SMU’s Markus Kennedy is Coming Into His OwnPosted by Mike Lemaire on February 5th, 2014
Although he has scored double figures in each of his team’s 10 conference games, it still felt like SMU center Markus Kennedy‘s true coming-out party came in Saturday’s win against Memphis. The redshirt sophomore is the team’s leading rebounder and second-leading scorer but questions about his consistency and production against good teams remained. But over the weekend, squaring off with fellow sophomore Shaq Goodwin with his team badly needing a win after an embarrassing road loss to South Florida, Kennedy didn’t just show up, he showed out.
He actually missed more shots when no one was guarding him than he did with defenders trying to stop him, as he finished 10-of-10 from the field and just 1-of-6 from the free-throw line en route to 21 points, 15 rebounds, and three steals as the Mustangs outscored the Tigers by 20 in the third quarter and coasted to victory from there. His athleticism on both ends of the floor helped keep Goodwin in foul trouble and off of the score sheet as the touted Tigers’ big man managed just six points and two rebounds. It’s worth mentioning that Kennedy did all of this knowing fully well that after the game he would be returning home to Philadelphia to surprise his mother, who is in the military and headed back to the Middle East on another tour of duty. For fans who have been following the Mustangs all season, Kennedy’s performance shouldn’t have been and probably wasn’t all that surprising. The Villanova transfer has almost silently been one of the three or four best true big men in the conference and his anchoring of the post even after the team lost Yanick Moreira to an MCL injury has been one of the main reasons why SMU is probably on the right side of the NCAA Tournament bubble. But for those who haven’t been keeping track of the basketball revival that coach Larry Brown is leading in Dallas, Kennedy has put himself on the map and folks are beginning to take notice.
Kennedy was only a three-star recruit coming out of high school, but he always impressed with his refined offensive ability in the post and his quick feet on both ends of the floor. He showed glimpses of his ability in his one season at Villanova, averaging 3.0 points and 4.4 rebounds in just 14.8 minutes per game of playing time, and he was expected to be a key addition for Brown’s Mustangs this season, but few could have predicted this sort of marked improvement. Although his leap is more complex and nuanced than something that can be explained in one sentence, any in-depth analysis into how Kennedy has been able to make such an incredible on-court transformation needs to begin with the obvious off-court transformation he made to his body. Luckily professional photographers are hired to capture basketball players in action and post the photos to the Internet; otherwise such a stark side-by-side comparison wouldn’t be possible.
It’s not hard to see that Kennedy has completely transformed himself from the soft and pudgy 260-pounder that ate up space for the Wildcats to the svelte 220-pounder who is now terrorizing frontcourt players in the AAC. The aforementioned scouting report on Kennedy praised his offensive skills around the basket, especially his touch and diverse set of post moves, and it made a point to rave about his exceptionally quick feet for a man his size. You don’t need to be a basketball coach to understand that such a set of skills plays much better in a 220-pound body than it does in a 260-pound one, and his improved conditioning means he can stay on the floor for longer stretches of the game.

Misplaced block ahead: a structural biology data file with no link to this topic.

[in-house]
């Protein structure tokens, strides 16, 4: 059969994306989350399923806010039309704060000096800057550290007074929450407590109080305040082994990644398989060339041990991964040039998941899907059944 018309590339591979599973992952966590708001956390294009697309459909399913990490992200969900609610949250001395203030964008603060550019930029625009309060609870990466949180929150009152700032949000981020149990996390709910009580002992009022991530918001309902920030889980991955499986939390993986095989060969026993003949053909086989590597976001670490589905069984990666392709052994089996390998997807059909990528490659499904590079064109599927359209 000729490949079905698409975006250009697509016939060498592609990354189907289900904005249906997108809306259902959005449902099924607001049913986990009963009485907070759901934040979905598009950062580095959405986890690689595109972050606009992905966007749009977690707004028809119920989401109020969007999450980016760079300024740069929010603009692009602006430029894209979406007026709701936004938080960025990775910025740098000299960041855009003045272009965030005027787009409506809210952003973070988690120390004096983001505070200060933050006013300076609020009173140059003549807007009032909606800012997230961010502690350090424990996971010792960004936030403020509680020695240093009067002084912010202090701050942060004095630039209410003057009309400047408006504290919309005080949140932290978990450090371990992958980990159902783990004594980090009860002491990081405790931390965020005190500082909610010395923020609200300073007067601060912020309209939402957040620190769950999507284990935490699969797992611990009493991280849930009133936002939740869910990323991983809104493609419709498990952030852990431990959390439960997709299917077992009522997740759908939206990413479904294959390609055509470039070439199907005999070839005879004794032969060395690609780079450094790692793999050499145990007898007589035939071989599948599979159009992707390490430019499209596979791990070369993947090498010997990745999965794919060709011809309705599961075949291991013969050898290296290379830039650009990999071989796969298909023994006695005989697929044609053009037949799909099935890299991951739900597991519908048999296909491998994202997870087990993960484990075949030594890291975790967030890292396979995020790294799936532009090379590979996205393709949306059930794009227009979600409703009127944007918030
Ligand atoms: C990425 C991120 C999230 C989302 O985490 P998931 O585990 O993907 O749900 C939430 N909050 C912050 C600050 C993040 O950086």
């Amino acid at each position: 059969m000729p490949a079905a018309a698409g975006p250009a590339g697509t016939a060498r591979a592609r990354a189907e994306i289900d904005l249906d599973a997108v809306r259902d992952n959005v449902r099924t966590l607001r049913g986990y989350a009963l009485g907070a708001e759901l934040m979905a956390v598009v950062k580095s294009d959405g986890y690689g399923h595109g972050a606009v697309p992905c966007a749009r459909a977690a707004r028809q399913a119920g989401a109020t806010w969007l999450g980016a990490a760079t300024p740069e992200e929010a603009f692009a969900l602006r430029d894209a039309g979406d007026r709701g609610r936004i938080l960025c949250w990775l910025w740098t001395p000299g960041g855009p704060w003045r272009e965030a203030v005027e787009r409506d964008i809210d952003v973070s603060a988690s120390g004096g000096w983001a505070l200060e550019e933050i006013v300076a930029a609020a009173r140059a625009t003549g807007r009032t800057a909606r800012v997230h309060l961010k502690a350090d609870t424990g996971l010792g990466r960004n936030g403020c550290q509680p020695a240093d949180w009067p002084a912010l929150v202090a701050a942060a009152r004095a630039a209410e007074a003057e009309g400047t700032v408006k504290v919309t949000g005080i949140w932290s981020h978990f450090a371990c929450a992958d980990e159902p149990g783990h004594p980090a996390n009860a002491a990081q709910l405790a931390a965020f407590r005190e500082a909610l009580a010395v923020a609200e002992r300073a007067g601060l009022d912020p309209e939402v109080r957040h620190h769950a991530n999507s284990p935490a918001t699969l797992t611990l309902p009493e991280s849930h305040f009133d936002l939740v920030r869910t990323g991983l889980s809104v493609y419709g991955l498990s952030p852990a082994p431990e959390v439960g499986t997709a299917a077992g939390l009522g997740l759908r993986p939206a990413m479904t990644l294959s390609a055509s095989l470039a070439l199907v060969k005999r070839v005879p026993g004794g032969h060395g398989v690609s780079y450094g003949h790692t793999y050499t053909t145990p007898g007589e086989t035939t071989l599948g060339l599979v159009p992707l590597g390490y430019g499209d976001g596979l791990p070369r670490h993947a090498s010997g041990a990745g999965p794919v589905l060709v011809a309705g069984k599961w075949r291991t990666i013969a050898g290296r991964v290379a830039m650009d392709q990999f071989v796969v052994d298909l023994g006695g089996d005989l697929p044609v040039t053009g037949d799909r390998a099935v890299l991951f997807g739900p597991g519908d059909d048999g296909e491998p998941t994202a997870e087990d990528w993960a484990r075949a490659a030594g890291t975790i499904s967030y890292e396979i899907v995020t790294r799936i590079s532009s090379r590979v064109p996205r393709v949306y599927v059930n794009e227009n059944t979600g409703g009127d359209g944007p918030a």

His body improvements are a big reason why Kennedy is playing at such a high level, but there are plenty of on-the-court improvements that explain Kennedy’s performance as well. According to Hoop-Math.com, Kennedy made just better than 57 percent of the field goals he attempted at the rim and just better than 20 percent of his two-point jumpers as a freshman at Villanova. Those two types of shots accounted for 88 percent of Kennedy’s attempts as a freshman. Throw in the fact that he rarely got to the free throw line despite his size and made just seven percent of his attempts once he got there and you can see why Kennedy was so inefficient offensively. This season, his numbers are much better. He is making 74.5 percent of his shots at the rim and 31.2 percent of his two-point jumpers and those two types of shots account for better than 97 percent of his attempts. His atrocious free throw shooting (57.5 percent this season) prevents him from being an even more efficient offensive player, but he has also become a more willing passer who can create opportunities in multiple ways on the low block.
Kennedy’s vastly improved athleticism on the defensive end has made him a more effective shot-blocker and a surprisingly crafty thief, especially for a player his size. The scary thing is that he is still in his first season as a major contributor at the Division I level, so his occasionally frustrating foul habits, his ugly free throw shooting, and his propensity to the turn the ball over are things that he will have plenty of time to iron out. Say what you will about the Mustangs’ exceptional depth and excellent team defense — and both deserve to be discussed at length in a different space — but if the Mustangs finish the season strong and make the NCAA Tournament, Kennedy will be one of the main reasons why. The young big man is only just getting started, so it might be time for folks to start calling up Shaq Goodwin and asking him for the scouting report.